Many studies show the importance of music in mainstream education and how powerful a tool it can be. It is able to integrate various subjects together all at once. Not only will music education allow children to develop their musical skills, it will also give them the opportunity to develop numeracy, reading and writing skills in addition to social development such as listening, hearing how different parts of music fit together which can then be transferred to having a conversation, where we are encouraged to listen to others, wait our turn to speak and see how our views fit into that overall. Creating music together as a group can also connect people as a way of communicating with one another. Other studies show the positive impact it can have on children’s memory and improve concentration on a task.
Despite all of these benefits, many schools are choosing to remove music from their curriculum for reasons out of their control such as a lack of funding. I am a strong advocate for music and arts being vital in education as somebody who was fortunate to receive free music tuition in all of the time I was in education.
In addition to online teaching and the occasional freelance projects, I have been working as a pupil support assistant at a primary school in Edinburgh since December 2020. It is an incredibly rewarding job yet challenging at the same time, even more so during the current lockdown. For the past eight weeks, I have been supporting pupils in a primary 4/5 bubble; some of these children have parents who are key workers so couldn’t do online learning, and others were deemed vulnerable for reasons such as having significant additional support needs.
I felt real empathy for these children because, despite having a lot of people in their bubble, they had to adapt to a lot of technical difficulties (I never want to use Microsoft Teams again), everyday changes as there was a different teacher in everyday and not seeing their usual classmates was really hard for a lot of them. As my job is primarily to support children in subjects such as literacy and numeracy, I am always very interested provide support in a more creative approach using my musical skills where appropriate. I discussed this with some of the class teachers who were teaching this group, and they let me take full reign of the activities.
“Rhythm time, rhythm time”
One of the activities I came up with was the use of body percussion and clapping rhythms as a way to encourage turn-taking, listening to one another and also a fun way to incorporate hand-eye co-ordination! This was used at the end of the school day, or as a transition between one subject to another. I would start by getting the children to stand up and make a circle/semi circle, and we would stretch out our arms and legs to get some movement in after sitting for a little while. We would then all stamp our feet by marching in the same spot to keep a steady pulse going, which also gave me a chance to explain the instructions before we started our chant:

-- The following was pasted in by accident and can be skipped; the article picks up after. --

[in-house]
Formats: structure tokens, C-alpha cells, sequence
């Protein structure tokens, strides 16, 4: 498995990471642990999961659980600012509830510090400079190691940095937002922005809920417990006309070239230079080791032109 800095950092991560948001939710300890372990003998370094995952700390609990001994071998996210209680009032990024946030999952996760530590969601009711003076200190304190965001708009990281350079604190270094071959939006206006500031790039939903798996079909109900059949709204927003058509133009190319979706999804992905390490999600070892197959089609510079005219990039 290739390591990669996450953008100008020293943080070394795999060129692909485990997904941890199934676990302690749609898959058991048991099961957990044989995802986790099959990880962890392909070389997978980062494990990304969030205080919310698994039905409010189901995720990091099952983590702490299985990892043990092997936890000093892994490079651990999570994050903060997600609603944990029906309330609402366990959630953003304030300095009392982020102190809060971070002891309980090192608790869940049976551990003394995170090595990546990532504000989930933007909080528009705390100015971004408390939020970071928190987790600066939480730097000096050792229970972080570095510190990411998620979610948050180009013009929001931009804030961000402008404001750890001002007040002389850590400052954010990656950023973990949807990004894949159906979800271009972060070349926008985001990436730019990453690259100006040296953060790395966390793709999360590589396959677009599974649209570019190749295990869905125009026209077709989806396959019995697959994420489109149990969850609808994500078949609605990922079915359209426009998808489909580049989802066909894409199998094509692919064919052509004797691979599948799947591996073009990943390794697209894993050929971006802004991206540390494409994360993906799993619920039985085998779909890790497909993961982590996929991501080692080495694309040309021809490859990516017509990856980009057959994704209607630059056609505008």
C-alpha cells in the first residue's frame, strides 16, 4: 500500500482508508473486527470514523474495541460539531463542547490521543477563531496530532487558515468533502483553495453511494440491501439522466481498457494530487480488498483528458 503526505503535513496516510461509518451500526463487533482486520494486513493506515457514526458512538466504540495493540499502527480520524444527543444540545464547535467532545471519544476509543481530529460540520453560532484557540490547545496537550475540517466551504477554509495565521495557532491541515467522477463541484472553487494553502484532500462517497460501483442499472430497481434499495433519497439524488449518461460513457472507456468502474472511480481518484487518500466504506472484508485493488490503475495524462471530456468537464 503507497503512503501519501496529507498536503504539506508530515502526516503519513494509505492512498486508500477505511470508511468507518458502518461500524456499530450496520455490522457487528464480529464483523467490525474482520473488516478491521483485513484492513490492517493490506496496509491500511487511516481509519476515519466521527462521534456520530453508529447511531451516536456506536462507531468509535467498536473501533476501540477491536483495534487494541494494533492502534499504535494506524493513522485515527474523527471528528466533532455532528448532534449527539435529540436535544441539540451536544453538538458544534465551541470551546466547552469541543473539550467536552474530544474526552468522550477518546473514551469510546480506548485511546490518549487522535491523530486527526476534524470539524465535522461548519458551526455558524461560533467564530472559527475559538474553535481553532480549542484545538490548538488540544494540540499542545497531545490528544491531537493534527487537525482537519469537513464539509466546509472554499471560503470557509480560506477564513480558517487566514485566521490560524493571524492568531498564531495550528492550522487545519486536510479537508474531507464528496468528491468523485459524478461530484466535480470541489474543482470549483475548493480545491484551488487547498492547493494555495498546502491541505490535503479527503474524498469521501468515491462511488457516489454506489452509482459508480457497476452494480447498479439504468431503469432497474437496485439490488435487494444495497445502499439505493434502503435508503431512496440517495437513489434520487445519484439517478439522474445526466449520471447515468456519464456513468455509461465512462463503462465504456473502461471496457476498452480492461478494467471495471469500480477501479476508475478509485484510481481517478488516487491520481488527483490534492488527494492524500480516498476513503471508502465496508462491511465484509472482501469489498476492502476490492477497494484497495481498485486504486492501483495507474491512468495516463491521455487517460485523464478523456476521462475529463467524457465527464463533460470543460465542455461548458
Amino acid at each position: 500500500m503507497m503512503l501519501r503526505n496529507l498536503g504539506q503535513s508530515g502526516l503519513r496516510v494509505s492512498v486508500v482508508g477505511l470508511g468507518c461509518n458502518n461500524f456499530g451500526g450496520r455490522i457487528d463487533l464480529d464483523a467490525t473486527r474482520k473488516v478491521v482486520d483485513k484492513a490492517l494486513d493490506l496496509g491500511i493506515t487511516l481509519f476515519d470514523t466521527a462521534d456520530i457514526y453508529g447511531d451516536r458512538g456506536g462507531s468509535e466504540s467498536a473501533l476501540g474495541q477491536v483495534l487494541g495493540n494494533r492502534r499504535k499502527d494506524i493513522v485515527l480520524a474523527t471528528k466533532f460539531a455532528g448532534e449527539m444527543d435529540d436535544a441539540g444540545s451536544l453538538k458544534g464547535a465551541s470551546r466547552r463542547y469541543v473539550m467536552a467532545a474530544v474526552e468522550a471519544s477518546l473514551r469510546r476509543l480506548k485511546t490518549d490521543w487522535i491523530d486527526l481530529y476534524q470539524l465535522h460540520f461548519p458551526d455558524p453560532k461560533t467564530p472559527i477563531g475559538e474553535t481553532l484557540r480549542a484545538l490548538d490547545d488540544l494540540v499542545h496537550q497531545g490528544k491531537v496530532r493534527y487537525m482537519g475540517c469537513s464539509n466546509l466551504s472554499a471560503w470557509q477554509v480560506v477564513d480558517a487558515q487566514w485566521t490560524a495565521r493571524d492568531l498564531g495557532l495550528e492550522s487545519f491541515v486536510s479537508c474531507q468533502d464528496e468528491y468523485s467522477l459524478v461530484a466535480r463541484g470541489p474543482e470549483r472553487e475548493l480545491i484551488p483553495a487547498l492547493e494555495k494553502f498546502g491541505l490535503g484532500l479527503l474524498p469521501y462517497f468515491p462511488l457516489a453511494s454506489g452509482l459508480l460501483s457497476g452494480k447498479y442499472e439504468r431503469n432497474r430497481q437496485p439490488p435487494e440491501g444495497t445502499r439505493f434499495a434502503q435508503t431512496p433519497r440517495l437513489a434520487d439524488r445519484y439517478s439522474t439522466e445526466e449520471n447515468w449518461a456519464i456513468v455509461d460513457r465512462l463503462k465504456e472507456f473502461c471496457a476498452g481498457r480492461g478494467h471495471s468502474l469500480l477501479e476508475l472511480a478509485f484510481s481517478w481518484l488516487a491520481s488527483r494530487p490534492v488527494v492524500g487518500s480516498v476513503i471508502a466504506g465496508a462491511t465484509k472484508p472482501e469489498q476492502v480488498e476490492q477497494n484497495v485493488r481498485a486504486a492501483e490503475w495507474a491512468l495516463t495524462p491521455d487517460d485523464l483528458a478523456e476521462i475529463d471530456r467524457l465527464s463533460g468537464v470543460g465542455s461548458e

I would then clap a rhythm with my hands whilst continuing to stamp my feet to the child left or right of me. They would then turn to the person next to them and clap what they heard and so on, until it came back to me. I encouraged them to look at the next person when doing this as again it encourages listening to one another and engaging in what the other person is doing. I would change up the rhythm each time and would often add in a variation such as tapping my thighs, this was to test their listening skills. Very often, there would be mistakes and a lot of laughs if we did the ‘wrong’ rhythm; I said that if we slip up not to worry about it as making mistakes is ‘cool’! This took the pressure off for some children, and it was really interesting to see that some children had a really natural and strong sense of rhythm! (Shaping the future generation of musicians early…)
Combining music and art
Another activity that one of the class teachers and I planned together was a listening and drawing one – children would have paper, pens and pencils in front of them and they would draw whatever came to their mind whilst listening to music, or simply how the music made them feel.
The piece of music I chose was Arabesque No. 1 by Claude Debussy; we played a recording of it twice to allow for extra time to add to their drawings.
Afterwards, I initiated a discussion about the music: “How did the music make you feel?”, “What instrument was being played?” and “Did anything come to mind when listening to this piece?”
There were some really interesting and insightful answers ranging from the music making them feel calm and relaxed, “nice music to fall asleep to”, some drew wavy lines as they said the music “was very wavy and relaxing.” One child said that they imagined an enchanted forest when they listened to it, and I was so impressed with the drawings produced as a result of them simply listening to it. I also stressed that there was no right or wrong thing to draw; we encouraged them to be as creative and as “out of the box” as possible!
This particular activity is a perfect way to practice mindfulness and this again took place as a transition from one subject to another. It could also be a nice way to end the school day to relax and process everything they have done that day.
Pictured above: some of the drawings from listening to Arabesque No.1.
Please feel free to try out these activities in schools, children’s activity groups, your own private music teaching practices, or even at home for fun! If you have any questions about organising/facilitating some of these activities please get in touch and I’m more than happy to help in any way I can!
I hope you enjoyed reading this post and if you decide to try out these activities please let me know! I would love to see any photos/videos.
Keep staying safe and look after yourself,